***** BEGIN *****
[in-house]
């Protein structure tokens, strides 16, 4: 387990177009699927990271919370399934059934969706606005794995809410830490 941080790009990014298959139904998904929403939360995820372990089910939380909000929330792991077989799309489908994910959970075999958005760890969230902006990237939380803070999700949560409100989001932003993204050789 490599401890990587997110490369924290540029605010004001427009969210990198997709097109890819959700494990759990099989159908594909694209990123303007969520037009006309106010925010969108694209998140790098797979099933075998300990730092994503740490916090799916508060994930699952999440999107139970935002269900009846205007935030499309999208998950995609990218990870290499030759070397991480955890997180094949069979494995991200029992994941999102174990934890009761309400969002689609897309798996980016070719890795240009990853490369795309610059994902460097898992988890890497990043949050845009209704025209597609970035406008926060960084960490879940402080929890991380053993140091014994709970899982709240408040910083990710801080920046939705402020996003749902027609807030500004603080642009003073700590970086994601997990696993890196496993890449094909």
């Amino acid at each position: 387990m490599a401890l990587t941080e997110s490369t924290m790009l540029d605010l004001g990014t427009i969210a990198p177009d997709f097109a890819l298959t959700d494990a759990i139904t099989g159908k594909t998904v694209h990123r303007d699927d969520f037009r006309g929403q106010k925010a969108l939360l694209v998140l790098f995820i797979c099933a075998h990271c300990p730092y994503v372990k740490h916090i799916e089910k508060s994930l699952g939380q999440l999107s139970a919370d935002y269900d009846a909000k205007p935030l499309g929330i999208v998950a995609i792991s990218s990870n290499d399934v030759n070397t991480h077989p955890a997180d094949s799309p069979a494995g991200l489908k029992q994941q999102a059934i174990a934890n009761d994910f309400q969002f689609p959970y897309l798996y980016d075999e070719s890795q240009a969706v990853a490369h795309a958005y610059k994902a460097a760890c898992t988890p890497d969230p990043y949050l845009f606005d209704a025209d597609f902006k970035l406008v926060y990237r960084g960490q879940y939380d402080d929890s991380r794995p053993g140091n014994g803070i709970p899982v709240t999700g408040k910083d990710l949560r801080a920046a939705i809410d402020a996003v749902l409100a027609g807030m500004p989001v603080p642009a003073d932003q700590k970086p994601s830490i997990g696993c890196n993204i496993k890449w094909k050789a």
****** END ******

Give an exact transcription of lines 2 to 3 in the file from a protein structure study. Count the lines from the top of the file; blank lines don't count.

């Protein structure tokens, strides 16, 4: 387990177009699927990271919370399934059934969706606005794995809410830490 941080790009990014298959139904998904929403939360995820372990089910939380909000929330792991077989799309489908994910959970075999958005760890969230902006990237939380803070999700949560409100989001932003993204050789 490599401890990587997110490369924290540029605010004001427009969210990198997709097109890819959700494990759990099989159908594909694209990123303007969520037009006309106010925010969108694209998140790098797979099933075998300990730092994503740490916090799916508060994930699952999440999107139970935002269900009846205007935030499309999208998950995609990218990870290499030759070397991480955890997180094949069979494995991200029992994941999102174990934890009761309400969002689609897309798996980016070719890795240009990853490369795309610059994902460097898992988890890497990043949050845009209704025209597609970035406008926060960084960490879940402080929890991380053993140091014994709970899982709240408040910083990710801080920046939705402020996003749902027609807030500004603080642009003073700590970086994601997990696993890196496993890449094909």
């Amino acid at each position: 387990m490599a401890l990587t941080e997110s490369t924290m790009l540029d605010l004001g990014t427009i969210a990198p177009d997709f097109a890819l298959t959700d494990a759990i139904t099989g159908k594909t998904v694209h990123r303007d699927d969520f037009r006309g929403q106010k925010a969108l939360l694209v998140l790098f995820i797979c099933a075998h990271c300990p730092y994503v372990k740490h916090i799916e089910k508060s994930l699952g939380q999440l999107s139970a919370d935002y269900d009846a909000k205007p935030l499309g929330i999208v998950a995609i792991s990218s990870n290499d399934v030759n070397t991480h077989p955890a997180d094949s799309p069979a494995g991200l489908k029992q994941q999102a059934i174990a934890n009761d994910f309400q969002f689609p959970y897309l798996y980016d075999e070719s890795q240009a969706v990853a490369h795309a958005y610059k994902a460097a760890c898992t988890p890497d969230p990043y949050l845009f606005d209704a025209d597609f902006k970035l406008v926060y990237r960084g960490q879940y939380d402080d929890s991380r794995p053993g140091n014994g803070i709970p899982v709240t999700g408040k910083d990710l949560r801080a920046a939705i809410d402020a996003v749902l409100a027609g807030m500004p989001v603080p642009a003073d932003q700590k970086p994601s830490i997990g696993c890196n993204i496993k890449w094909k050789a």